Figuring out the nutrition label

Philip J. Goscienski, M.D.

December 2007

That prominent box-type Nutrition Facts label on every packaged food product gives a good deal of information about the item's nutritional value. That's only part of the story. The list of Ingredients at the bottom of the panel gives you details that may surprise you but that are worth reading.

Representatives from the food industry, the government and the scientific community designed the Nutrition Facts label. No one should be surprised that it came out looking like a camel — a horse that was designed by a committee. It's a useful camel to be sure, just like the real animal but it has its peculiarities.

The most important number on the label is serving size, which is sometimes frustratingly small. What Oreo cookie lover could be satisfied with only two? But the numbers on the label refer to only one serving even if the entire package seems like one serving.

The number listed for trans fats may not reflect the exact truth. When the government ordered all food manufacturers to list the amount of heart-damaging trans fat on the label it allowed any amount less than 0.5 grams to be designated as zero. If the Nutrition Facts label states that the amount of trans fats is zero but the ingredients label lists partially hydrogenated oil the product does contain a small but possibly significant amount of trans fat. Since so many packaged foods and baked goods contain trans fat it's easy to accumulate several grams a day. An average daily intake of about 5 grams of trans fat raises the risk for coronary artery disease and for gallstones by more than 20 percent.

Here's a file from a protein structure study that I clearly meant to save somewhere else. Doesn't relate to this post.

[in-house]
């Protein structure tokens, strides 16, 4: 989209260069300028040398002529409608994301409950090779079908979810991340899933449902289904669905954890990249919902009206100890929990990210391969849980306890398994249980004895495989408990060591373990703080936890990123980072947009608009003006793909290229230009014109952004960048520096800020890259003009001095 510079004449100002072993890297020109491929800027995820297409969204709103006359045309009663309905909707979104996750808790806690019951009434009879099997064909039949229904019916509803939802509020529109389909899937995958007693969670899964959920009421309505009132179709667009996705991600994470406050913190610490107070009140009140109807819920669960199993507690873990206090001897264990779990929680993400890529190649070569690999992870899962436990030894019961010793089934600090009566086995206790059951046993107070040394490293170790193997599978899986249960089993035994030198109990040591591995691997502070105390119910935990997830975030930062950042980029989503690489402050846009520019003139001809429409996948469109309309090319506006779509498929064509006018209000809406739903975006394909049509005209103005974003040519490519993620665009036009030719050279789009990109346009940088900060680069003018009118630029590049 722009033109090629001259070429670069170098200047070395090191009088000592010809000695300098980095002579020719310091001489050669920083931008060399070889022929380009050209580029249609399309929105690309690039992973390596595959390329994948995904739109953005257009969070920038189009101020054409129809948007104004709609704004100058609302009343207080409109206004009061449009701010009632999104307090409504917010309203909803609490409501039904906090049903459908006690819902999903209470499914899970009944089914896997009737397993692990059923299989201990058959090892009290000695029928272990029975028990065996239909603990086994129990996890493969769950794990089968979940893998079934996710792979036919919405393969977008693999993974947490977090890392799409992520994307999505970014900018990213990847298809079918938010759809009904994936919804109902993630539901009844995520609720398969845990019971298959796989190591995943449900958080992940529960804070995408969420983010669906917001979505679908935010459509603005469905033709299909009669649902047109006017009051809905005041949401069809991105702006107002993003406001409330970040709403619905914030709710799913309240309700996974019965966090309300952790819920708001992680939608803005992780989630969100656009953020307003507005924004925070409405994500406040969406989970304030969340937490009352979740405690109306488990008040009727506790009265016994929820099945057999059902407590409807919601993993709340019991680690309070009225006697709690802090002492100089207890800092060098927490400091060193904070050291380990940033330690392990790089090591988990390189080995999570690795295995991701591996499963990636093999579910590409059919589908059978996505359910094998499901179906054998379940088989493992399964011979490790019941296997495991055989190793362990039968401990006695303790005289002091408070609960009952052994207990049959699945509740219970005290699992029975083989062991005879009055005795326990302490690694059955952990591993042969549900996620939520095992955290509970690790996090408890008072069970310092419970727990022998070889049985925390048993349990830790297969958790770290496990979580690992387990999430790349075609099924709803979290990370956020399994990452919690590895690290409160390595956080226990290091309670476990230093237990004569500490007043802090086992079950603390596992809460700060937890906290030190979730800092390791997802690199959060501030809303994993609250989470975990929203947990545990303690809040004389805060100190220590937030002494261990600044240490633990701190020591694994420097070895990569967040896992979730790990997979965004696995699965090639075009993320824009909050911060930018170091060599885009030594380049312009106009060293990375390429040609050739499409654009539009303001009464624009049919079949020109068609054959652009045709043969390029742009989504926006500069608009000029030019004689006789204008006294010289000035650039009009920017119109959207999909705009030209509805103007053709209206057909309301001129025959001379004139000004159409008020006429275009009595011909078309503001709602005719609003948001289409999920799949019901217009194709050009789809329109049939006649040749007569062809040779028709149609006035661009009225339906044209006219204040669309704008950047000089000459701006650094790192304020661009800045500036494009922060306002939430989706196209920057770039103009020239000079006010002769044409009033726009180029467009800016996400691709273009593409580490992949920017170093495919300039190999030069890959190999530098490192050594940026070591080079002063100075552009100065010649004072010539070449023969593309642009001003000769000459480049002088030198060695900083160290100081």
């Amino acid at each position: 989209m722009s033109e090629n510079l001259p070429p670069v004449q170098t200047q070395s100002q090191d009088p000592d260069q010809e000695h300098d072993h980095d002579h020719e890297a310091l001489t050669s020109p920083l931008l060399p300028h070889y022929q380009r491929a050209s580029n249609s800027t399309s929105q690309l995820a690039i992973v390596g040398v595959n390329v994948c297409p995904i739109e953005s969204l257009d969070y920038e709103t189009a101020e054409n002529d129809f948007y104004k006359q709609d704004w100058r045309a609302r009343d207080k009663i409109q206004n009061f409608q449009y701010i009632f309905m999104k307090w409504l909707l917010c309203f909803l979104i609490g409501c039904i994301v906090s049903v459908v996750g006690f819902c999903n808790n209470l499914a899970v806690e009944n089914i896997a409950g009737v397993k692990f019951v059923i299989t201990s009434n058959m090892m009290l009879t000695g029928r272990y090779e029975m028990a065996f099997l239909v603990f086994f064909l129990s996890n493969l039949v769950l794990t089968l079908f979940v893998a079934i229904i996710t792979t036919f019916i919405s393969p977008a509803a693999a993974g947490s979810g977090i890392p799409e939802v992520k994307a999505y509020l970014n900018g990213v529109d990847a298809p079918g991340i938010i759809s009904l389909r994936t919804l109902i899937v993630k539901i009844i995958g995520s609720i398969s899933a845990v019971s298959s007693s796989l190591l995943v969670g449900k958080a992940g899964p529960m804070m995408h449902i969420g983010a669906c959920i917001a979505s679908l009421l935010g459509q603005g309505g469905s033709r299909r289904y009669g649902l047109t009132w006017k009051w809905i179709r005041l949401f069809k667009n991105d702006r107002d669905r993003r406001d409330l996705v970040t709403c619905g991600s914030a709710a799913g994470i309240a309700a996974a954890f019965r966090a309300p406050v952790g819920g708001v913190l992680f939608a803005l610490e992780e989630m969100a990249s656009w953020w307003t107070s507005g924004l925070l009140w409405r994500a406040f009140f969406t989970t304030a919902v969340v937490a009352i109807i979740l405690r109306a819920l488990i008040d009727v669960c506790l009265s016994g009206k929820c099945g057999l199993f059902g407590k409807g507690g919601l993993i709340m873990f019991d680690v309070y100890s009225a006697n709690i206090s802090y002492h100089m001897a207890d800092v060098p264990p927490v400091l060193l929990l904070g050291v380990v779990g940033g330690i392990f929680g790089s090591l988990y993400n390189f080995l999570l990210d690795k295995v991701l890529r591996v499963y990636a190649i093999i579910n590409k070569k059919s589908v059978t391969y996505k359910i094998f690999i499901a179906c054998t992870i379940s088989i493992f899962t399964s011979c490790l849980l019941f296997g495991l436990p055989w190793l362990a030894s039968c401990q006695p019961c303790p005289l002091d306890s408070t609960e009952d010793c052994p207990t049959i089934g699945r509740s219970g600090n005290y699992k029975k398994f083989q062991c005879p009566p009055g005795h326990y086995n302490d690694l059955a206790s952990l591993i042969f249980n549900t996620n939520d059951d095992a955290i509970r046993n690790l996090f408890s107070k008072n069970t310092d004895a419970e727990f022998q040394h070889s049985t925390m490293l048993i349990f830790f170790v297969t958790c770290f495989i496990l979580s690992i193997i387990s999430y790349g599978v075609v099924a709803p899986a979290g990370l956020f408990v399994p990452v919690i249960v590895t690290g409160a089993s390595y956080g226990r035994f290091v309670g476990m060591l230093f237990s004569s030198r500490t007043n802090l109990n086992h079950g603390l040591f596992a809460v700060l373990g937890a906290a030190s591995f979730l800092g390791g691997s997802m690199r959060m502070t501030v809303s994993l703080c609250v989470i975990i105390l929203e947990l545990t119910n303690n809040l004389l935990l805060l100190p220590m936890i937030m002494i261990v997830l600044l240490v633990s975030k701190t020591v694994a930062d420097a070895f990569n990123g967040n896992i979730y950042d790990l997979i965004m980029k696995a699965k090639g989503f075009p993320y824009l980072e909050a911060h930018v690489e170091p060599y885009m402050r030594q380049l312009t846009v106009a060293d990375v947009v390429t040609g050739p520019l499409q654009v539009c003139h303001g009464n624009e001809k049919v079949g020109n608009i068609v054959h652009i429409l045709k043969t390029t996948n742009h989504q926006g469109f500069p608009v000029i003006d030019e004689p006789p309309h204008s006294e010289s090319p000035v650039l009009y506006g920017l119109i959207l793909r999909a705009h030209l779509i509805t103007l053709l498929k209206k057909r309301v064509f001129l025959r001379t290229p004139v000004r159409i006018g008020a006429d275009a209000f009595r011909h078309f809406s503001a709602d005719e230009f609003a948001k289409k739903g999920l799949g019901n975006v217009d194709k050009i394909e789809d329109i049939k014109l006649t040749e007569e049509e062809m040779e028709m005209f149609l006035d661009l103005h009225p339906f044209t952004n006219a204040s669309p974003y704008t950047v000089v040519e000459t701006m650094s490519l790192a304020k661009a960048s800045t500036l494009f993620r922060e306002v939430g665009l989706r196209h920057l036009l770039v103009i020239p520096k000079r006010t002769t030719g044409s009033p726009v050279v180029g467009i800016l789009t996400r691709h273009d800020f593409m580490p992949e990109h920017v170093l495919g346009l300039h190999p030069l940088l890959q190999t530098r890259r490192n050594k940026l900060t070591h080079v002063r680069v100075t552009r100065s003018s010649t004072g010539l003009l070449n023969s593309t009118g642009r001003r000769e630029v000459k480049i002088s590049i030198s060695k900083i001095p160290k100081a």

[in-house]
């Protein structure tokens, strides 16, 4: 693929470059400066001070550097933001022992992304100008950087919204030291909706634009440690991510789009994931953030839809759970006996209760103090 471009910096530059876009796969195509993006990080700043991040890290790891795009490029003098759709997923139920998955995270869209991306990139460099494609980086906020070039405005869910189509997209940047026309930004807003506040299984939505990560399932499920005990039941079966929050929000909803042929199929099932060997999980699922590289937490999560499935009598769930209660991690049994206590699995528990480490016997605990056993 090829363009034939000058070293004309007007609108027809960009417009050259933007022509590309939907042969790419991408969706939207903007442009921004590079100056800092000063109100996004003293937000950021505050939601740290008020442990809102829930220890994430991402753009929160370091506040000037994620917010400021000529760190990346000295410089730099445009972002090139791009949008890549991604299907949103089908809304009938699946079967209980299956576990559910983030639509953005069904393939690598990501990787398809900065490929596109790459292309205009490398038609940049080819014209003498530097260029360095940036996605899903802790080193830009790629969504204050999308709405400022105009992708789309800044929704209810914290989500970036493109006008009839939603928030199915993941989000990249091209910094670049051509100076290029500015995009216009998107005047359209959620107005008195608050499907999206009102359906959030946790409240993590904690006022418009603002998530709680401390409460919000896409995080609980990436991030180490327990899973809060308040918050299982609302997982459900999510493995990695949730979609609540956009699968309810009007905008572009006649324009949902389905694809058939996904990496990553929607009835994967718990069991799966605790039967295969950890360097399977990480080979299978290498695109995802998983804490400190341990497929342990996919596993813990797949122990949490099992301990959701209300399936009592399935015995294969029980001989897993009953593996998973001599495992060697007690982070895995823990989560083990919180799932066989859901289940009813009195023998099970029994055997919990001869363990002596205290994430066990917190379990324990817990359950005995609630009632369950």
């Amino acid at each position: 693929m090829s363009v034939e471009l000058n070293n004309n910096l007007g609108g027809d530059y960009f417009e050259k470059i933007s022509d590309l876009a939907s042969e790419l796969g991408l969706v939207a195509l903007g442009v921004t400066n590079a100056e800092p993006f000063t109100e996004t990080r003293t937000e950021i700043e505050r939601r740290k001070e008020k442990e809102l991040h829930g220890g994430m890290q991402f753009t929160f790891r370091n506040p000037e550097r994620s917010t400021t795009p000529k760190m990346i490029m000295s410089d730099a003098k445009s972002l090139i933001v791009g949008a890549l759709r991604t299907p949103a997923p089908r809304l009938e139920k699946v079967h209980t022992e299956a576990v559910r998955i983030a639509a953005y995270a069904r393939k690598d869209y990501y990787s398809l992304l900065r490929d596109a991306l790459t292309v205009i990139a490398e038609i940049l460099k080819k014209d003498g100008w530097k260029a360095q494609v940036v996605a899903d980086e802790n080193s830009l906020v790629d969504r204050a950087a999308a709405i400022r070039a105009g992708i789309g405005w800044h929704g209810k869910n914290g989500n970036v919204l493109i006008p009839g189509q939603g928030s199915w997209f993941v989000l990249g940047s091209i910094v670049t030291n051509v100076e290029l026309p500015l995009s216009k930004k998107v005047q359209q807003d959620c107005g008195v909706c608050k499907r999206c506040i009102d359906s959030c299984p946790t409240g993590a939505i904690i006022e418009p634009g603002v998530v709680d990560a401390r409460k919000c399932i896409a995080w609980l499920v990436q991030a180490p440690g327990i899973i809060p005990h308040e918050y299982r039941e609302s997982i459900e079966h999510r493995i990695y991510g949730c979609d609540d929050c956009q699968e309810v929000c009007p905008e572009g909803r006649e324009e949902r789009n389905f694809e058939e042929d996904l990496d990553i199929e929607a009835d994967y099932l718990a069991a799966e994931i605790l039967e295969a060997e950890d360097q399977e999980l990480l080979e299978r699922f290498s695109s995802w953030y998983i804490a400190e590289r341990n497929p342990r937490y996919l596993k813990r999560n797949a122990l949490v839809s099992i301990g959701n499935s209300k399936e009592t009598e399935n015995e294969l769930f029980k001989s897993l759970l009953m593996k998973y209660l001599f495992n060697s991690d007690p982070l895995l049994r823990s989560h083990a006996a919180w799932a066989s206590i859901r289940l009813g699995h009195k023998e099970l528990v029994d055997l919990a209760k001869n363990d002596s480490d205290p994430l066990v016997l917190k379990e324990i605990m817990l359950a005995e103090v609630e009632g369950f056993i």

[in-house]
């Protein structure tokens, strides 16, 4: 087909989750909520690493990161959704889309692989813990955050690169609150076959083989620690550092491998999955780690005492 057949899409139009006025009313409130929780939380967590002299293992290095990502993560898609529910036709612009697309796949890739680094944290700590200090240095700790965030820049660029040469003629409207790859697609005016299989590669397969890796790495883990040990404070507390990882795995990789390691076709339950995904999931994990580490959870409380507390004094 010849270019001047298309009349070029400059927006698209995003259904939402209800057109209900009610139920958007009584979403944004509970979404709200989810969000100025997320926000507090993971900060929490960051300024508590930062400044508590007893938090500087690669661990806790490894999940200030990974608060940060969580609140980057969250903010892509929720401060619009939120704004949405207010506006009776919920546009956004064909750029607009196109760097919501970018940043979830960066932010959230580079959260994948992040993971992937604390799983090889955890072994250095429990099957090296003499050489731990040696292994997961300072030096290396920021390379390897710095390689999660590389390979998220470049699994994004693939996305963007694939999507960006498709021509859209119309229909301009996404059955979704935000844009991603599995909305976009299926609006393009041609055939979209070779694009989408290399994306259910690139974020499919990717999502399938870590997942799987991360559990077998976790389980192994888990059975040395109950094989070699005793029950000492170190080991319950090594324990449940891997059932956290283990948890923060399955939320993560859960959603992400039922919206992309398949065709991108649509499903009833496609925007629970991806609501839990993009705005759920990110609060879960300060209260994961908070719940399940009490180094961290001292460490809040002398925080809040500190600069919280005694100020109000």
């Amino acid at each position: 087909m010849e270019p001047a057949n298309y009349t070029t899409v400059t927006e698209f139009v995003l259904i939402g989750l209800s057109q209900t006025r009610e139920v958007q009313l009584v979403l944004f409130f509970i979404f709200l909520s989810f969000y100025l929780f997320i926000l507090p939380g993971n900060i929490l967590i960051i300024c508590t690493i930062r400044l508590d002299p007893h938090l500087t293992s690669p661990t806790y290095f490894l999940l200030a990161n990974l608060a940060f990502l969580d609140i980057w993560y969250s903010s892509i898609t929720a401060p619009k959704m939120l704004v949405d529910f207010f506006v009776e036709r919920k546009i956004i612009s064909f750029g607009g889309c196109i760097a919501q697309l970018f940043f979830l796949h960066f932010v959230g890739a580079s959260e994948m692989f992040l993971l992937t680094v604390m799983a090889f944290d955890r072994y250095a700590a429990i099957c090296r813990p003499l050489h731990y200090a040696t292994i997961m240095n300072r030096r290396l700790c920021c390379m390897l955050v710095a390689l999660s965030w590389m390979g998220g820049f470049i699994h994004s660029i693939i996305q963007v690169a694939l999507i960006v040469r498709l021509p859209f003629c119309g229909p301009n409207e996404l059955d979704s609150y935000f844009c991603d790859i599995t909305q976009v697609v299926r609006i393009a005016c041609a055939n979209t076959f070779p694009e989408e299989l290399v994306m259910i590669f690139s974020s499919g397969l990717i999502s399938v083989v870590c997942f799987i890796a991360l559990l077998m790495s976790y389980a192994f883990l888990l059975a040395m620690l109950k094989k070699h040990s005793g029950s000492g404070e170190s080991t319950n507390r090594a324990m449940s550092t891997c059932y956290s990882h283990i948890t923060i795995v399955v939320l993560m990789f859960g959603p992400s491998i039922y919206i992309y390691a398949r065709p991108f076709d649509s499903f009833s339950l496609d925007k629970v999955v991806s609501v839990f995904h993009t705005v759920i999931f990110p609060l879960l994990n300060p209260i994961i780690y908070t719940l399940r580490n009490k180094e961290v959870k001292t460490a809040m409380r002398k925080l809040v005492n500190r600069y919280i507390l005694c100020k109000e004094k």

Although most people who look at the Nutrition Facts panel go no further you can zero in on what matters by a quick glance at the Ingredients list. The ingredients section lists everything in the container, except for water, in descending order by weight. In other words, if the first item on the list is wheat flour it means that there's more flour than any other ingredient — or so it seems. The next time you pick up a box of breakfast cereal, see how many different words are used to describe sugar. Each one can be listed separately to make you think that it's a minor ingredient. If maltose, fructose, corn syrup, high-fructose corn syrup, brown sugar, sucrose, malt syrup and honey were all lumped together as one ingredient it would often be the second (after flour) by weight.

The ingredients list is the best place to find the nutrients that you definitely want in your diet. Whole grain or whole wheat (not refined wheat) flour is a good choice. So is olive oil, which is high in calories but also generously supplied with antioxidants and other nutrients that help in preventing heart disease and cancer.

Make a habit of checking nutrition labels. There are enough healthy products now on the market that you don't need to settle for the unhealthy ones.

Philip J. Goscienski, M.D. is the author of Health Secrets of the Stone Age, Better Life Publishers 2005. Contact him at